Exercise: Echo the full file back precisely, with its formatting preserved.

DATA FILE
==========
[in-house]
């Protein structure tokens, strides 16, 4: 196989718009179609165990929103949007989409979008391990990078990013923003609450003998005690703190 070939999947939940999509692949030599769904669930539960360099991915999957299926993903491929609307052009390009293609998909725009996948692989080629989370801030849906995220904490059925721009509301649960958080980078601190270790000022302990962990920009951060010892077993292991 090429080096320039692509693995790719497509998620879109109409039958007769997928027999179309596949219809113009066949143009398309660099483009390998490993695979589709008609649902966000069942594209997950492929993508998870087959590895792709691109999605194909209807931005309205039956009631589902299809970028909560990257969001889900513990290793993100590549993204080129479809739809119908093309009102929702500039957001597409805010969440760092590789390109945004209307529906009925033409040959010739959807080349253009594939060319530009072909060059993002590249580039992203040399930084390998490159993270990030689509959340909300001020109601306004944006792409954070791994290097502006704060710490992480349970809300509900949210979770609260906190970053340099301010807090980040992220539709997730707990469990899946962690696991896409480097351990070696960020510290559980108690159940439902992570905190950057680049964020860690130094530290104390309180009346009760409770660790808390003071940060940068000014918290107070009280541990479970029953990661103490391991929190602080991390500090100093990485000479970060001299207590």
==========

[in-house]
């Protein structure tokens, strides 16, 4: 196989718009179609165990929103949007989409979008391990990078990013923003609450003998005690703190 070939999947939940999509692949030599769904669930539960360099991915999957299926993903491929609307052009390009293609998909725009996948692989080629989370801030849906995220904490059925721009509301649960958080980078601190270790000022302990962990920009951060010892077993292991 090429080096320039692509693995790719497509998620879109109409039958007769997928027999179309596949219809113009066949143009398309660099483009390998490993695979589709008609649902966000069942594209997950492929993508998870087959590895792709691109999605194909209807931005309205039956009631589902299809970028909560990257969001889900513990290793993100590549993204080129479809739809119908093309009102929702500039957001597409805010969440760092590789390109945004209307529906009925033409040959010739959807080349253009594939060319530009072909060059993002590249580039992203040399930084390998490159993270990030689509959340909300001020109601306004944006792409954070791994290097502006704060710490992480349970809300509900949210979770609260906190970053340099301010807090980040992220539709997730707990469990899946962690696991896409480097351990070696960020510290559980108690159940439902992570905190950057680049964020860690130094530290104390309180009346009760409770660790808390003071940060940068000014918290107070009280541990479970029953990661103490391991929190602080991390500090100093990485000479970060001299207590």